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mechanisms to resolve their financial issues to minimize the impact such failures could have on the barter exchange. Finally, the advantages of modern barter were illustrated, as were the practical adaptations necessary for individual barterers to have bartering success. The Internet’s role as a tool to connect more exchanges, and the decrease in transportation costs have allowed for barterers to expand the geographic limits of their activities, benefitting both the small and medium sized enterprise. Technological advances have also allowed for the broker to be replaced by software, but the cost of doing so is losing the human touch that has a strong comforting and (thus loyalty building) effect. This study on barter has focused mainly on the cashless transactions and briefly mentioned the close cousin of barter, countertrade. The next study on barter must be conducted from a much closer and practical perspective, with studies of various barter companies’ practices, the role of different employees (such as the broker); delving deeper in to the intricacies of the art of barter, to extract from it knowledge that is akin to science. Furthermore, the next study must be seek to study and understand the adaptive differences that arise between the barter exchanges from different economies and countries. Finally, the next paper must verify if the opacity of the American barter industry is unique to the USA or if it is a widely spread phenomenon.

REFERENCES
1. 2. 3. Barter & Trade Exchanges, Jerry Howell & Tom Chmielewski, 2009, Alpha Books, New York, USA. Barter & The Future of Money, Terry Neal, Garry Eisler, Master Media 1996, New York The Structure of Exchange in barter and Monetary Economies, Ross M. Starr, The Quarterly Journal of Economics, Vol. 86 No. 2, May 1972, MIT press. 4. “You can Buy Almost Anything with Potatoes” : An Examination of Barter During Economic Crisis in Bulgaria. Barbara A. Cellarius. Ethnology, Vol. 39 No. 1 Winter 2000, University of Pittsburgh – Of the Commonwealth System of Higher Education. 5. Money, Barter and the Optimality of Legal Restriction, Merwan Engineer and Dan Bernhardt, The Journal of Political Economy, Vol. 9, No. 4 (Aug. 1991), The university of Chicago Press. 6. 7. Computational Issues in E-commerce Trading Exchanges Carl Menger and the Evolution of Payments Systems: From Barter to Electronic Money Goodhart History of Political Economy.2004; 36: 210-212 8. BARTER: A Backbone Architecture for Trade of Electronic Content, Springer Berlin / Heidelberg, Trends in Distributed Systems for Electronic Commerce, Thursday, February 19, 2004 9. From Theoretical e-barter Models to an Implementation Based on Web Services Mario Bravetti , Adalberto Page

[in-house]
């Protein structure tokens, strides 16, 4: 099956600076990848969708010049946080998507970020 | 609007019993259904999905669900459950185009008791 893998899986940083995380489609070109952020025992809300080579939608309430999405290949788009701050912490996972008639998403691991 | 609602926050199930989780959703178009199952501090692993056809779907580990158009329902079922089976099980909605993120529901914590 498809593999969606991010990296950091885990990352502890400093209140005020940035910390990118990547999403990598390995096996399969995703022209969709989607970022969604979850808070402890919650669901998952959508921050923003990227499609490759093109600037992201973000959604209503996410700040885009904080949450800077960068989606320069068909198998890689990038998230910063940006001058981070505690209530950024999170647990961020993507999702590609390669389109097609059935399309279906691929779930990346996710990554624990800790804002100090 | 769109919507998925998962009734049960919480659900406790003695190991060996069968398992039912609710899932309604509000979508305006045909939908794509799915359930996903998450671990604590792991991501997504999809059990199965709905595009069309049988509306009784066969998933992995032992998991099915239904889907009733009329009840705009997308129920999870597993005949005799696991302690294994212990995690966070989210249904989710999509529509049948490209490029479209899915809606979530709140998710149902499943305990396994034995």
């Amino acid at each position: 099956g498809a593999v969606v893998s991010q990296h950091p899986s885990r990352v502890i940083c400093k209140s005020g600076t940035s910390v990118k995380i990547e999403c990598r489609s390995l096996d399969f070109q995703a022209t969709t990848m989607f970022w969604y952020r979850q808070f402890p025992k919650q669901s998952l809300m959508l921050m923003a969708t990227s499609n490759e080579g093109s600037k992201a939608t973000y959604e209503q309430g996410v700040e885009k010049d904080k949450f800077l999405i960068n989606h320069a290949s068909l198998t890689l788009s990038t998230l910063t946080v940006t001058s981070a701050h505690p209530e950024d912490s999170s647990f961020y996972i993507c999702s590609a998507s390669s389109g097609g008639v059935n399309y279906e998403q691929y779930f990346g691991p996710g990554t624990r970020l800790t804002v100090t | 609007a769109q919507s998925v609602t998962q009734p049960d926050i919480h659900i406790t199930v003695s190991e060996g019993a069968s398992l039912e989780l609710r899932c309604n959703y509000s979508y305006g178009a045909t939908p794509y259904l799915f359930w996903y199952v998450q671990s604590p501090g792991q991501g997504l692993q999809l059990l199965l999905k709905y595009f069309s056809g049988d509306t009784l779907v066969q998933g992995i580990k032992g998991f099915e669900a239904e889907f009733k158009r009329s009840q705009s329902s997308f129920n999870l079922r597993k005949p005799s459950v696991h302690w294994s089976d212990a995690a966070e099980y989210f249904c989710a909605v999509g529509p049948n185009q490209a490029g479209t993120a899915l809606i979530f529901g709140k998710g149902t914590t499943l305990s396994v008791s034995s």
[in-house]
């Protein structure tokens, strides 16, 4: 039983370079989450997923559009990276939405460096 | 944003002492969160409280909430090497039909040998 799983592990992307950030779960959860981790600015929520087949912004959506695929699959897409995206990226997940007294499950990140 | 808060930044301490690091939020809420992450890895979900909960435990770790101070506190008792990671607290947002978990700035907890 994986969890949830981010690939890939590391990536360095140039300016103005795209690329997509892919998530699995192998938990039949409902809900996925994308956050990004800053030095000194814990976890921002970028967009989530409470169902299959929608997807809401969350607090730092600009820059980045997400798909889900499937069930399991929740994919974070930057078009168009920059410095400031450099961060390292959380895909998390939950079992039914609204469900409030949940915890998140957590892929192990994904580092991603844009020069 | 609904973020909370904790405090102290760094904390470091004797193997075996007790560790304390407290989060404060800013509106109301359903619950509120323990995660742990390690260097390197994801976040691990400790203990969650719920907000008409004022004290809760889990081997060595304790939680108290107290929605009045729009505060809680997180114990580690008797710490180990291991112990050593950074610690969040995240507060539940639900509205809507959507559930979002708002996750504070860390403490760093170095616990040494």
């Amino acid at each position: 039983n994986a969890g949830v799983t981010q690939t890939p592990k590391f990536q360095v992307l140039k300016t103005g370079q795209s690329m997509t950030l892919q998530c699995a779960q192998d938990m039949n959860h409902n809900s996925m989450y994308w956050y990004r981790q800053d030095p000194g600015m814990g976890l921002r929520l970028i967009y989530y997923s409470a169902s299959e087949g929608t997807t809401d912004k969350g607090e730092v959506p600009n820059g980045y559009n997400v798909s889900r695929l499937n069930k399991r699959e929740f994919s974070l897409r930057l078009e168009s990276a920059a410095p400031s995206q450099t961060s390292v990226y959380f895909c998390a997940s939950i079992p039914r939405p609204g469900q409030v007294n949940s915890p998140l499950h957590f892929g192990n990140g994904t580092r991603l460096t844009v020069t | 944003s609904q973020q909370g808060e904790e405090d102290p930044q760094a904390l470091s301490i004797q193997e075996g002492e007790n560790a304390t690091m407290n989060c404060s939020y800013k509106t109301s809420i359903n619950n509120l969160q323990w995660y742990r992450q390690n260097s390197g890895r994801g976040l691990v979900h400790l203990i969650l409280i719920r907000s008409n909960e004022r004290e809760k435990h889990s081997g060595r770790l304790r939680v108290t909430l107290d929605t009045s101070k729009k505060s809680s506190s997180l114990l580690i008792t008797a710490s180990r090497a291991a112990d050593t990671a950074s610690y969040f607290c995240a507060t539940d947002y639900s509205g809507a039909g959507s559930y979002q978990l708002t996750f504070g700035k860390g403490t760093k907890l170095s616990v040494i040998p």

17

Mechanics of Modern Barter for SMEs

Casalboni, Manuel Núñez and Ismael Rodríguez, 18 May 2006. 10. Increasing Bid Expressiveness for Effective and Balanced E-Barter Trading, Lecture notes in Computer Science, Spirnger Berlin/ Heidelberg, Declarative Agent Languages and Technologies VI, December 25, 2008 11. E-Barter Versus Fiat Money: Will Central Banks Survive? Forest Capie, Dimitrios P. Tsomocos, Geofrrey Wood, Bank Of England Working Paper no. 197, August 2003 12. The Cash Strapped Turn To Barter, Mickey Meece, New York Times, November 13 2008 13. Barter exchanges Catch on as credit tightens, Stacy Perman, Nov. 11 2008, Businessweek 14. Old-Fashioned Bartering Helps Pare Medical Bills, Tom Murphy, AP Business 15 December 2009 15. Bartering Boom: Fledgling businesses preserve cash by swapping services, goods online, Carolyne Said, The Chronicle May 17 2006 16. With Money tight, bartering Appears Online, Mike Harvey, The times Nov. 20 2008 17. Regulators keeping close watch on barter practices, Matt Krantz, 5 of may 2002, USA Today To weather Recession Argentines revert to Barter, Clifford Krauss, May 6 2001, The New York Times 18. Tanzer, Michael, January 2006, “Towards Promoting Multilateral Barter Trade among Third World Countries”, http://cog.kent.edu/lib/MichaelTannzer-Towards.pdf accessed 03/05/2010 19. Knaup, E. Amy, May 2005, Monthly Labor Review, “Survival and Longevity in the Business Employment Dynamics data”. USA Bureau Of Labor Statistics Publications, Washington DC. 20. Hummels, David, 2004, Transportation Costs and International Trade Over Time, 130 International Trade Round Table, OECD, Paris, France. 21. The following Barter exchange websites were frequently referenced to and researched: www.itex.com, www.irta.com, www.mbe.com, www.ibe.com, www.tradebank.com
th th th th th

c

Transport and

ANNEX I- Density of exchanges Map ANNEX II - THE IRTA APPLICATION ANNEX III – DIFFERENT EXCHANGES INFORMATION MATRIX ANNEX IV – Testimonials